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pam@bbm

Is this a document or operational failure?

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Our client has a 401k plan.  We (the TPA) just discovered an error in the way the client has been calculating deferrals.  Prior to the EGTRRA restatement, bonuses were excluded for deferral purposes.   When restating for EGTRRA, we (the TPA) did not code the adoption agreement correctly to exclude the bonus.  So both the EGTRRA and PPA restatements were written to have deferrals deducted from bonus.  The client has never deducted deferrals from bonus, and that has been their intent for over 15 years.  Do we have an operational failure or a document failure?  Or is this a scrivener's error?  What is the best way to correct?  Do we have to go to VCP?

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Does the plan also have safe harbor? Match or nonelective? Discretionary match? Additional profit sharing? Does the bonus amount get included/excluded for different purposes? In other words, is this strictly a deferral problem, or are there also missed employer contributions for 15 years? The problem could get larger than it seems at first glance.

You might consider seeking ERISA counsel on this - it is possible, depending on the amount of money involved, the recommendation might be to ignore the issue and just correct moving forward. I'm making no recommendation, just tossing that out there for consideration.

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You want to talk to an ERISA attorney that knows the VCP process well. 

I have seen a number of times where if you can show the intent was all along to exclude bonuses and show that was how it was communicated to the employees all the time the IRS will allow a retroactive amendment.   i am not saying it is 100% and VCP filings aren't cheap so you need to look at the choices but I have seen the IRS sign off on it. 

I would see if you know an attorney that has gotten this done to review the facts.  

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I can corroborate ESOP Guy's tale - I too had a VCP submission approved for a retroactive amendment - they never meant to include bonuses, told the employees as much, but their bundled prototype didn't have the box checked properly for PPA after always having it correct when a TPA had done their prior versions.

 

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Will third ESOP Guy and Bri. Had exactly this case few years ago. Involved several million dollars. IRS ruled favorably on VCP except for a couple of years at the beginning of the period where our backup on what was communicated to employees was not good. It is an operational failure, but may be correctable by plan amendment. You really have to read between the lines of Rev. Proc. 2019-19 and prior EPCRS Rev. Procs. to understand this is possible. Of course, makes you good only for IRS. In theory, DOL or employees could sue you under ERISA, but I have not seen that. Also, see 7th Cir. Verizon case for argument that you can retroactively rform plan document under ERISA, although there is also a 4th Circuit case contra.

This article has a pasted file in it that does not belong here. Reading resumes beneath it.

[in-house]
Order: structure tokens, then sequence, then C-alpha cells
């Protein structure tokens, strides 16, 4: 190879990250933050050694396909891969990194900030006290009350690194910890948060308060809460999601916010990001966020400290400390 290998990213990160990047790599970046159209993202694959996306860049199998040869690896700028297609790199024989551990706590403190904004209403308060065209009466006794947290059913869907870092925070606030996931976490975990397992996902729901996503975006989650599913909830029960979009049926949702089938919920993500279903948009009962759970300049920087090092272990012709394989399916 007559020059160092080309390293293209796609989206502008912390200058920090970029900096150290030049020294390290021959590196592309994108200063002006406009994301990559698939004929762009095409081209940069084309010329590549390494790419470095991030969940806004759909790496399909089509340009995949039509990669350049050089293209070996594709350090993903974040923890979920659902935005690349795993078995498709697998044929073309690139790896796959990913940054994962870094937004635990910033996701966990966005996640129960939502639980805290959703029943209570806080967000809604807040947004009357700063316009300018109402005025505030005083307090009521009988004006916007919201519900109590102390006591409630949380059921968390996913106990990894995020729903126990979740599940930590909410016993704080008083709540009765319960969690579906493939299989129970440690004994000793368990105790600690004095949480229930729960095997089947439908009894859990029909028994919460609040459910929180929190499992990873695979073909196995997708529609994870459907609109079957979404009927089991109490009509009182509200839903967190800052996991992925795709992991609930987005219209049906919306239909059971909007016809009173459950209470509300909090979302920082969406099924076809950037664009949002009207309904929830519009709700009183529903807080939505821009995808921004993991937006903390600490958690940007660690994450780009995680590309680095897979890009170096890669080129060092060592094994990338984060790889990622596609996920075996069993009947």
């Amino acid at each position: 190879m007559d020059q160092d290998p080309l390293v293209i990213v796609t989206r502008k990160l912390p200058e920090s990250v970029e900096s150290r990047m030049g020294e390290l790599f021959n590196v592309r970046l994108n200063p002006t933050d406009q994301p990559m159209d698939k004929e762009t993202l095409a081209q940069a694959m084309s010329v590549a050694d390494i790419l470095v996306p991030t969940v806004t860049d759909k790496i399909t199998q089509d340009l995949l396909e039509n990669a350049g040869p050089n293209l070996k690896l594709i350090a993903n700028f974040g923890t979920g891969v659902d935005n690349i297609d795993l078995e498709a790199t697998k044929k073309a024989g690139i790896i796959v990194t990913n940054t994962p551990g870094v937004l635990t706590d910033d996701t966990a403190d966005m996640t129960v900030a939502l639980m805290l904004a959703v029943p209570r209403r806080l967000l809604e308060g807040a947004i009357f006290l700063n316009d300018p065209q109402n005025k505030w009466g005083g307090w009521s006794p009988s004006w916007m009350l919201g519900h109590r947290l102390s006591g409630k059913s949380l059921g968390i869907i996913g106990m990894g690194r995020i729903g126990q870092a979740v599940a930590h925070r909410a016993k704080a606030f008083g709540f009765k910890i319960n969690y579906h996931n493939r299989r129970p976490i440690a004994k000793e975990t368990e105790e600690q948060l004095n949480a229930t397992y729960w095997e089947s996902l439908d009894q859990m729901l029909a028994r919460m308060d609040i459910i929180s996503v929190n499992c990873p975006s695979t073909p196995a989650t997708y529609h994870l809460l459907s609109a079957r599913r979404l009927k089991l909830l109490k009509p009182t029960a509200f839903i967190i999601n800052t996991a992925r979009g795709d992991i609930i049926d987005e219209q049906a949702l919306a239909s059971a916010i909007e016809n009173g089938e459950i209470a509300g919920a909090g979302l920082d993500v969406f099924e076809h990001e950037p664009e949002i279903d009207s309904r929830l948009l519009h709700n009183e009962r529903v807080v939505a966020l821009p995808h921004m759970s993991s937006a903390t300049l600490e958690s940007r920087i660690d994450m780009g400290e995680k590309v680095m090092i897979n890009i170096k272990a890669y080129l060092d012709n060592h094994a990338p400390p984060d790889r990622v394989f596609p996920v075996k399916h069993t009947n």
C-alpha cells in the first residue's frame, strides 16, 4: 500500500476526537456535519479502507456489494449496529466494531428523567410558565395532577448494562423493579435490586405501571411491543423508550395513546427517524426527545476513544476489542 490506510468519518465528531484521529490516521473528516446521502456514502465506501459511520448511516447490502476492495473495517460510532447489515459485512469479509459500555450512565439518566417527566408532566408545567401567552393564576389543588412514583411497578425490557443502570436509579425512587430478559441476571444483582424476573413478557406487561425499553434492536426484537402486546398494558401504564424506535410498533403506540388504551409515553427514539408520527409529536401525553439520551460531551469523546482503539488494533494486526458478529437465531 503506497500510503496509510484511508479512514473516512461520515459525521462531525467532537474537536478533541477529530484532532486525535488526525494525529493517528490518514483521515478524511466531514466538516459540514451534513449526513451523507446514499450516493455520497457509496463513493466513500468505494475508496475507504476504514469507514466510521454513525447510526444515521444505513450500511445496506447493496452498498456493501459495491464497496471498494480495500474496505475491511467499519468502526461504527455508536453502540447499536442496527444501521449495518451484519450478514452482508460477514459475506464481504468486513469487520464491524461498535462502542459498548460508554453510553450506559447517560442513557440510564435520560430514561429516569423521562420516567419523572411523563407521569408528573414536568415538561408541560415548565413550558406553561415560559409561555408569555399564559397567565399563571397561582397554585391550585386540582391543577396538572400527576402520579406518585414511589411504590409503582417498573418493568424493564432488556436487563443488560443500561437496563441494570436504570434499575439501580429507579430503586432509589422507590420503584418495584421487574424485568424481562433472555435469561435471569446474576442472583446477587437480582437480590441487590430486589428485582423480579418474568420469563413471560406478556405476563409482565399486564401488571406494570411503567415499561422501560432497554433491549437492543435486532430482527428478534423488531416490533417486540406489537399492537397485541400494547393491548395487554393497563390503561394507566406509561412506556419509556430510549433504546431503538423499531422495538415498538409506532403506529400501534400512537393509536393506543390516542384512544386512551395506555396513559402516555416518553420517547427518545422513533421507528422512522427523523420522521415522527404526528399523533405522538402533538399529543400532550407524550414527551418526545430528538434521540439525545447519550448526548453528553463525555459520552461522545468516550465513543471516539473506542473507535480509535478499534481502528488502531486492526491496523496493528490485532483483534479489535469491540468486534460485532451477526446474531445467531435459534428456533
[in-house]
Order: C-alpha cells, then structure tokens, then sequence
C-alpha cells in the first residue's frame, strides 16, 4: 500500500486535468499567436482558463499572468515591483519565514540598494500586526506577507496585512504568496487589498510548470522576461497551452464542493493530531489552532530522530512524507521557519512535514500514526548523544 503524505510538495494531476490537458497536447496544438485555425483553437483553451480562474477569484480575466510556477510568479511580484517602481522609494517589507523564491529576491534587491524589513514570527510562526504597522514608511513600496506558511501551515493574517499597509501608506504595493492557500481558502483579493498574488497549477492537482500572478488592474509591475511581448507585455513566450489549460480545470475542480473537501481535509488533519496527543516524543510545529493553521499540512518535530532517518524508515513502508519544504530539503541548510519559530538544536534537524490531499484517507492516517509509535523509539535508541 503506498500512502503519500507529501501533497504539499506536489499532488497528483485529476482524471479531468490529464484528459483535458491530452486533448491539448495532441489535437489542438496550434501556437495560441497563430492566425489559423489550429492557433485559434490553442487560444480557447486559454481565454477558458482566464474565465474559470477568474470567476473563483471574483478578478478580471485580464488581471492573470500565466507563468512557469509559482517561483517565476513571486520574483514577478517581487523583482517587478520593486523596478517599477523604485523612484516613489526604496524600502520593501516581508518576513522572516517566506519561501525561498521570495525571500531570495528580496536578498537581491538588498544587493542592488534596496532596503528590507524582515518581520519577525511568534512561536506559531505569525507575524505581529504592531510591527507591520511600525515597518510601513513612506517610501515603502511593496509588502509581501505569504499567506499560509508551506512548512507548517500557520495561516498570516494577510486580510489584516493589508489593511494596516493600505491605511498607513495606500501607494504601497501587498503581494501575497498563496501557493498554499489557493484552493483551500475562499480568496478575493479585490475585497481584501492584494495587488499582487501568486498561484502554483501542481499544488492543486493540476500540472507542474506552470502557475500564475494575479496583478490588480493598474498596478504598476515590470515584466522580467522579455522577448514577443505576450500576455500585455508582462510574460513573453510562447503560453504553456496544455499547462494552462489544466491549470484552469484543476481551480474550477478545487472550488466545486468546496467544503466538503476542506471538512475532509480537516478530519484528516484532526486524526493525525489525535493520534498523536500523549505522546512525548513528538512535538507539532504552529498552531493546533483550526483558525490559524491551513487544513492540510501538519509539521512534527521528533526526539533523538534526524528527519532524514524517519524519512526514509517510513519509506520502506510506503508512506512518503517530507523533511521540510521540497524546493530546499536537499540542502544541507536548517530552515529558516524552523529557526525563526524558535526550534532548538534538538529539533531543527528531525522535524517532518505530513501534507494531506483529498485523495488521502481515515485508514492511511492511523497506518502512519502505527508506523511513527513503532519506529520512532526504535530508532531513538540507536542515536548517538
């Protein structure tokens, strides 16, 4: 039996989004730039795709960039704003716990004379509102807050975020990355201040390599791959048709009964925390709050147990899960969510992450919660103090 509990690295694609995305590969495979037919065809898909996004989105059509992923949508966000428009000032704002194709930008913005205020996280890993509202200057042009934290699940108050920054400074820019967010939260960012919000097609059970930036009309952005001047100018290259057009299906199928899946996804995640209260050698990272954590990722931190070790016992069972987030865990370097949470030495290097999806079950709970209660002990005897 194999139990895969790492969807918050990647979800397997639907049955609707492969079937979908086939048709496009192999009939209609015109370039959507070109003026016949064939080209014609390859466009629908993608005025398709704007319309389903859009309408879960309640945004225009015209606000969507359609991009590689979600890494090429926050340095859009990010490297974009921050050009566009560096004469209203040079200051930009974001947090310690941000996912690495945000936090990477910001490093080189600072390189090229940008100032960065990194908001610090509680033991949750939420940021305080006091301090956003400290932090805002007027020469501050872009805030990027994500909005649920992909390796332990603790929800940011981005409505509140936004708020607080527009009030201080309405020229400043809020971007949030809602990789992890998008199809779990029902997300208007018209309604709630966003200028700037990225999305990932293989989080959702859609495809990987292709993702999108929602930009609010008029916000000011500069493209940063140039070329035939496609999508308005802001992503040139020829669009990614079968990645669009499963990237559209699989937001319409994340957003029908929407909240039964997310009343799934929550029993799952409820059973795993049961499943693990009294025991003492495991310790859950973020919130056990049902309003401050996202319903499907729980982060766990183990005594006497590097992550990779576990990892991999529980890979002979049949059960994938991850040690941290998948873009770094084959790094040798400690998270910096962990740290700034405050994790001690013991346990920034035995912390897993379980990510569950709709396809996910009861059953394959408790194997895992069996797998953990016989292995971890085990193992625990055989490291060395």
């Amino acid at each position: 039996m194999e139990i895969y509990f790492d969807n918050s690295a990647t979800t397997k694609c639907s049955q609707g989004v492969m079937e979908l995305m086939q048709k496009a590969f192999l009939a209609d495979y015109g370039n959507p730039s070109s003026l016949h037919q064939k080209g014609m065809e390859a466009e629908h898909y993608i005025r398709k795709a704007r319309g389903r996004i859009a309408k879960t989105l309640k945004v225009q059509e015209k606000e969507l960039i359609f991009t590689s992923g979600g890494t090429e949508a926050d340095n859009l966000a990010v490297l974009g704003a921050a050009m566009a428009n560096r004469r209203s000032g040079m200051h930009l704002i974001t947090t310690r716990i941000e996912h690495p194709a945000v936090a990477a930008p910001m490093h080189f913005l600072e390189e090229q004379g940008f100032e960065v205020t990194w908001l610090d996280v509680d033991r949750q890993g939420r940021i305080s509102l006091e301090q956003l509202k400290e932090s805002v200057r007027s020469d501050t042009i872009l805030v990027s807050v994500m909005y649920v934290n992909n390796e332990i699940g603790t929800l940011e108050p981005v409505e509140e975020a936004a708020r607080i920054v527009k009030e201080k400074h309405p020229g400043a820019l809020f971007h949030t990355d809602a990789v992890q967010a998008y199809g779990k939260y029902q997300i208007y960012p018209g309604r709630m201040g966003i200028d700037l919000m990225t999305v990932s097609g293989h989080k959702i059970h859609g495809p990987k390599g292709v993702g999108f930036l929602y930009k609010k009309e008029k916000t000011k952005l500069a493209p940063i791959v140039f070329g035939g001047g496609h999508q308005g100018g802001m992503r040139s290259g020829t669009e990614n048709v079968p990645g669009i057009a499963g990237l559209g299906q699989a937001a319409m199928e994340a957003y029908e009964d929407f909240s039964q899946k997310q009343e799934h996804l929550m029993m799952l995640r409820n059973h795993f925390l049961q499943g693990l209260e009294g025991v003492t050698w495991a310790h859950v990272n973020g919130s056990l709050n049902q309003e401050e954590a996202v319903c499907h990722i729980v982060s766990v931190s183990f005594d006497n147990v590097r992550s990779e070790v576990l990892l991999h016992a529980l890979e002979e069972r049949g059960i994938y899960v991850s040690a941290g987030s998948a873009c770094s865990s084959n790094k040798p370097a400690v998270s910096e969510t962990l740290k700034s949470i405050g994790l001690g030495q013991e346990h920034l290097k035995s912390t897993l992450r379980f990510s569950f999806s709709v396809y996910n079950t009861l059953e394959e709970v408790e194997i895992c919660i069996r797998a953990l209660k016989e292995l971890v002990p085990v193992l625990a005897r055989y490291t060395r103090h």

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Luke Bailey,  I'm in the process of reading Rev. Proc. 2019-19.    You are correct that you really have to read between the lines with this correction stuff.

Thank you for the comments.

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How did they communicate the no-bonus policy to the employees?

I would think the the plan was restated incorrectly, then the SPD was also drafted incorrectly, and the participants would have that info in the official plan documentation.

Were they told of the limitation in another way?  I'm sure there have been new employees since the EGTRRA restatement, so it's not they they come from a position of "that's the way it was in our previous plan document."

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Ditto on the operational error under VCP.   the key to getting a compliance letter (I have received a number of these) is finding written communication to the employees, no matter how informal, to support the operational procedures used.  The IRS reviewers often use the words "employee expectations" in this context.